Drywall material: $2000
Insulation and vapour barrier: $1000
Paint: $1000
Kitchen (cabinets, countertop, sinks, faucet): all the rest of our money (~20k)
Stove/Fridge: $5000 (bought already, delivery on Friday)

C
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Oct 26, 2003
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You plan only shows lights and plugs, missing electrical panel, telephone backboard, cat6/rg6 data & coaxial runs, smoke and co alarms (only 1 shown outside of bedroom, insufficient), audio/video connections, wifi AP locations, also plug type is not specified, as you need 20A for kitchen countertop, GFCI for plug near water source, etc.

Material pricing is fine for contractor grade stuff, but you can get cheaper stuff from homedepot and canada tire, but I won’t bother bringing that up since material cost is really not an issue here. Although if you going to do the work yourself, you could get the parts from retail stores.

I’m kinda surprised they only charging you $85/hr for labour, are you sure you getting licensed journeyman contractors? Things must be really desperate these days in Alberta, when I was there 8 years ago the rates were to the moon.

Anyway, you need to wire all the lights together and plug separately as the plugs needs to be on arc-fault circuit breaker and lights can’t be on arc-fault circuit breaker due to smoke/co alarm requirements.

what's up with half million dollar house require this much work? is RE out there as bad as GTA and GVA?

also you can check with FirstGear, he is in town, maybe he can give you a better quote and hopefully he will pick up on all the code errors in your current plan.

also, while it is open, rough-in EV charger
[OP]
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Thanks for that, divx!

I'll take a look at modifying the plan based on the feedback.

As far as a 500k house requiring all this work, a lot has to do with the k&t wiring needing to get replaced. There's still lots of homes out here in that state. And this house is sitting on an 8500 sq ft lot, about 10 minutes from downtown, in on of Edmonton's more historic neighbourhoods. So yeah, it's a fair amount of work, but we think it will be worth it in the end. Sure hope so, anyway!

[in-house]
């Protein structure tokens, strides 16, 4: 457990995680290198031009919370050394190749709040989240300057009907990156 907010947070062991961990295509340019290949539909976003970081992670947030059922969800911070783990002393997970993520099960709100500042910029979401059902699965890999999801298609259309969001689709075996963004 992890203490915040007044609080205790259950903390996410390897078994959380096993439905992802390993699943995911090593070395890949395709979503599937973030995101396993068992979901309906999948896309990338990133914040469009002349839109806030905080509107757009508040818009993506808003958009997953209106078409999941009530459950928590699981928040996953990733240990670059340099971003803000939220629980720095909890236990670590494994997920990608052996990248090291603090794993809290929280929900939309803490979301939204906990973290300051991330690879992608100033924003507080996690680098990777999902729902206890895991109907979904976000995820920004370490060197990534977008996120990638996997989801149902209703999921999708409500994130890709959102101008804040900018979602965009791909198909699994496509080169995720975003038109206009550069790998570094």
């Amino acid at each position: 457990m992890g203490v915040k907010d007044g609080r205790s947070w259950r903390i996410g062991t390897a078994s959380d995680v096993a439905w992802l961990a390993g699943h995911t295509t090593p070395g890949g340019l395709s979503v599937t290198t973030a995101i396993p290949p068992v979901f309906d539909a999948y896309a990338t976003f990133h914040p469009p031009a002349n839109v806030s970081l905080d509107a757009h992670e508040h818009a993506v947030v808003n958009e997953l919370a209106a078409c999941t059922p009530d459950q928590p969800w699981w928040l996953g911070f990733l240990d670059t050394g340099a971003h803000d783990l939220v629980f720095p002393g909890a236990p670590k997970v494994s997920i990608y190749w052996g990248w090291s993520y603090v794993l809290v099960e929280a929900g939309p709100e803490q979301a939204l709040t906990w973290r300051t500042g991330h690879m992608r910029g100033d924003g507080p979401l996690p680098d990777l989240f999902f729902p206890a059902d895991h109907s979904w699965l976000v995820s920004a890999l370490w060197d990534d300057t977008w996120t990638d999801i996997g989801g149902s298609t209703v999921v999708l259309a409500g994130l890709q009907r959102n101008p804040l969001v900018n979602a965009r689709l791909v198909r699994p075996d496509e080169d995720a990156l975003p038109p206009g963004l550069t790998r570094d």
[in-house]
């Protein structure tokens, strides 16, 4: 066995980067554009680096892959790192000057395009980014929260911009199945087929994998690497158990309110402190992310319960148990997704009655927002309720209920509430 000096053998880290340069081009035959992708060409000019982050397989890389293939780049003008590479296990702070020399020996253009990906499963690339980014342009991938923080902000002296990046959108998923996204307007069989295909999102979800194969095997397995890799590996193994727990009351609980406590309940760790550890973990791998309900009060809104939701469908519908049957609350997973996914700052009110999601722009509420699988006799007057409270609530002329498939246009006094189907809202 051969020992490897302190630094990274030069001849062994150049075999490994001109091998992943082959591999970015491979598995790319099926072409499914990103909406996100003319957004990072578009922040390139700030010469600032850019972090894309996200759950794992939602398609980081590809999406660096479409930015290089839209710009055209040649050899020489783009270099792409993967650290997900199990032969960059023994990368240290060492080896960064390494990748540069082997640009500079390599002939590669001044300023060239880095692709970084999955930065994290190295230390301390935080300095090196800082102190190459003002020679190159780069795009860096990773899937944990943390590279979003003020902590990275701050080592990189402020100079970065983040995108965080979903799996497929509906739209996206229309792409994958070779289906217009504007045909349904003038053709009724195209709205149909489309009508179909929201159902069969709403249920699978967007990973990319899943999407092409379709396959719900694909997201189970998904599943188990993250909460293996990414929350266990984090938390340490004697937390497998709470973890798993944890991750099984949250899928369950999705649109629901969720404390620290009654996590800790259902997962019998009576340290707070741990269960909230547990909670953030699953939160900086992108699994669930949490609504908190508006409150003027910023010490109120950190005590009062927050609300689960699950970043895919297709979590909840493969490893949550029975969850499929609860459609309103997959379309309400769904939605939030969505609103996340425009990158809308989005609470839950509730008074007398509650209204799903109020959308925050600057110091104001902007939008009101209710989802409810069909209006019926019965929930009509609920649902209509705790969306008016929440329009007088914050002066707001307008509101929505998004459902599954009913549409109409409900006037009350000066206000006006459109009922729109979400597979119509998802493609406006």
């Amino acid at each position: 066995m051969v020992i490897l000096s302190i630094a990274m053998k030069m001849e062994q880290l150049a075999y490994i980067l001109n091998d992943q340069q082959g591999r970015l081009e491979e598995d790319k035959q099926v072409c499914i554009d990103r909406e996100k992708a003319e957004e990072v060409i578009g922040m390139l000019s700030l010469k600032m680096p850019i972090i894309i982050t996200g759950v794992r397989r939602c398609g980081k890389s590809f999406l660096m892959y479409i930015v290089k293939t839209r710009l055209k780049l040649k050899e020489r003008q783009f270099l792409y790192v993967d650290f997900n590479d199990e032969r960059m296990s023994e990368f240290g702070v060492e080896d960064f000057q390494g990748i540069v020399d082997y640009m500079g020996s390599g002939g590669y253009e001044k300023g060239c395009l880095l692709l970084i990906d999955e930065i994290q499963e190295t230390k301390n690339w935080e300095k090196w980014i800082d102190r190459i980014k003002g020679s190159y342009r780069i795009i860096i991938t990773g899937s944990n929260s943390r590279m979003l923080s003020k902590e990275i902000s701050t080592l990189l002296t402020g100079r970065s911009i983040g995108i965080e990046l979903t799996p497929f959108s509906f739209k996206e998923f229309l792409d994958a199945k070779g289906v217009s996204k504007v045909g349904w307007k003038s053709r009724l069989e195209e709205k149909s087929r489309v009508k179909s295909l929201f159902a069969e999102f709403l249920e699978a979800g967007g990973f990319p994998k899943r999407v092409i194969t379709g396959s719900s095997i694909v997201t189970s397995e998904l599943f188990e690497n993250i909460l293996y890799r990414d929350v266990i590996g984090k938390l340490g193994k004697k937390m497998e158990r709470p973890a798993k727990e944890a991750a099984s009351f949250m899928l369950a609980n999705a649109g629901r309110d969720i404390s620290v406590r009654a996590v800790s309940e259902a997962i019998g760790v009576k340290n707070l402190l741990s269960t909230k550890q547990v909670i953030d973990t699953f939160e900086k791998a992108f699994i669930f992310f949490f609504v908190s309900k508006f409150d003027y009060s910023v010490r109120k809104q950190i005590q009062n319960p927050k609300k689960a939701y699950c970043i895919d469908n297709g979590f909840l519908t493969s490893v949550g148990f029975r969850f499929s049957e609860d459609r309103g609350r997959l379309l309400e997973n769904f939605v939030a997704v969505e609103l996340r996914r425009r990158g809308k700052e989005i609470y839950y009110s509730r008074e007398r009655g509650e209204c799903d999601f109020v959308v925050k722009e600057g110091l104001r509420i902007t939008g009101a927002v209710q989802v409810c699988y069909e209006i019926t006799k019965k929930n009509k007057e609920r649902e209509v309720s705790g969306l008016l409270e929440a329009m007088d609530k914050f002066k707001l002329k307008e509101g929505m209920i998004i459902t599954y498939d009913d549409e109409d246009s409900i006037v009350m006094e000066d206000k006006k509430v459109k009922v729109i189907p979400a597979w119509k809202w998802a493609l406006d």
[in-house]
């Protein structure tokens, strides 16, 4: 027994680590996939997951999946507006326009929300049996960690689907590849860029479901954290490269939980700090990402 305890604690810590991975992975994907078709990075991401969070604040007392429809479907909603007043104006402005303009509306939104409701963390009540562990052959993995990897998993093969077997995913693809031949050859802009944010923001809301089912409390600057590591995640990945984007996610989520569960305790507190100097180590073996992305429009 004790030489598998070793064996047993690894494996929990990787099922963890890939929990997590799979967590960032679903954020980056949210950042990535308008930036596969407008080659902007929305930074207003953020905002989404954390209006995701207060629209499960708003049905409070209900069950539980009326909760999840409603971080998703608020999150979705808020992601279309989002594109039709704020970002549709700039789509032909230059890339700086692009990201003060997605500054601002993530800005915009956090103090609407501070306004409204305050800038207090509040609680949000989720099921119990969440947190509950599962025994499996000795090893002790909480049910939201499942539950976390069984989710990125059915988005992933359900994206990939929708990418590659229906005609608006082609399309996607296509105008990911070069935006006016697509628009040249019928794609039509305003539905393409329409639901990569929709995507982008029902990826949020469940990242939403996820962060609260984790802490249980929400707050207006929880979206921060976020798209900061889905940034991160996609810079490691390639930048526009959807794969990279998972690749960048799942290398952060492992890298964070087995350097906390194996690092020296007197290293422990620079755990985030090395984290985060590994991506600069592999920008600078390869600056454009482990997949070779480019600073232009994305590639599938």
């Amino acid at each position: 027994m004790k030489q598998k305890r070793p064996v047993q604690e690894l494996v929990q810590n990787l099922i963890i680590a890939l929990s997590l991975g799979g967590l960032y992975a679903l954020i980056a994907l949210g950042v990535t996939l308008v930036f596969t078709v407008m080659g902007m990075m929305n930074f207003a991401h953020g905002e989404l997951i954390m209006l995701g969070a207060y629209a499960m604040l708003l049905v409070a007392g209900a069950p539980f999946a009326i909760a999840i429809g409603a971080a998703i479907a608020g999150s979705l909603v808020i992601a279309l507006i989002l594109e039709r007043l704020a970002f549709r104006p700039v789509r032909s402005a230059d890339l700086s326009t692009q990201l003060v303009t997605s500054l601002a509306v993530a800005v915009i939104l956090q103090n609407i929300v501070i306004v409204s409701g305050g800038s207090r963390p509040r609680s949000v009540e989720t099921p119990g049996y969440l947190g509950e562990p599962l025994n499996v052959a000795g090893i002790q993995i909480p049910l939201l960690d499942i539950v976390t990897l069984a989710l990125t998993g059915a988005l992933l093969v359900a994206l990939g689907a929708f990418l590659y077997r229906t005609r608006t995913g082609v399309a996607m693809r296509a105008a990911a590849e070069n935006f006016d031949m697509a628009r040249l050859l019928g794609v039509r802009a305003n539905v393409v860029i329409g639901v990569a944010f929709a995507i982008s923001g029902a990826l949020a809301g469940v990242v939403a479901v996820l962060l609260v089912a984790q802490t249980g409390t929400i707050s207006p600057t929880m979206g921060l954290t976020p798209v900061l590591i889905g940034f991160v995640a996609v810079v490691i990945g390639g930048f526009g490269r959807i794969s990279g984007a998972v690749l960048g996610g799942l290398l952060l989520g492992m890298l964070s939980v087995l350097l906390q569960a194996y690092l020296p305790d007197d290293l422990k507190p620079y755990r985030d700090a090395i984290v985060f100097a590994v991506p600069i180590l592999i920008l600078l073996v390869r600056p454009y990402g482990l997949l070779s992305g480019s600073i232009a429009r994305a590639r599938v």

As far as the garage goes, the service actually comes in to the garage (at the back of the lot) to a 100A panel. That panel has a couple of circuits for the garage, and then a big breaker for the house. The house is fed through an underground cable. So adding a 240 circuit to the garage for a table saw or EV should be relatively easy.

With regards to the coax/cat6/telephone/panel, that comes in downstairs, which isn't on the plan I sent you. I'm working at getting the boss to lay out the rooms with her templates, so I know where the plugs and jacks need to go.

As far as rates... Dunno about that. The guy was referred by my cousin, who is a master electrician in another town. So he was told to cut me a deal. As it turns out, he's headed up north, so he's not available anyway. Good thing I didn't count on him!

C
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Trying to get some pics posted...

Progress has been slower than hoped for. 10 days in, and I was hoping to be started electrical work. Instead, we're still doing demo. One dumpster mostly full. Still have one wall and one ceiling to do on the main floor, and a couple walls to do in the second floor.

We ended up finding some heating ducts in places that we didn't want to find them, and they're going to have to be moved. And we suspect they're asbestos wrapped, to make it even more fun. We'll have to get them remediated. :(

I think we've made a new decision about the second floor. Nothing's been changed irrevocably yet, but I think we'll be converting the second floor to a "master suite", instead of two bedrooms. It will involve taking out some walls and reconfiguring the closets, but it's not a huge stretch.

C
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Living Room/Dining Room
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Dining Room/Kitchen
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Master Bedroom closet area
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Second bedroom closet areaImage

C
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Mar 1, 2016
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Thanks for the posts...these threads are great to watch unfold. Does the floor in the master bow as badly as it looks in the photo? Not sure if you have the ceiling down directly underneath, but maybe worth looking whether it is feasible to straighten. I think it would bug me to leave it if it were mine. Good luck!
[OP]
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Quick update...

House is mostly gutted now. Ended up taking out the ceiling of the basement as well for HVAC/plumbing access. Decided I'd rather do 10 drywalled houses than one lathe and plaster house in the future. After all this is done, may end up gutting the house one more time just for fun, since it will be all drywall. Just the front and back entrances left. 2 x 30 yard dumpsters filled with plaster and lathe mostly were removed, almost entirely loaded by yours truly. GF isn't much on lifting garbage cans up to head height and dumping them. :) Haven't seen the tonnage yet, but I suspect it will be "a lot".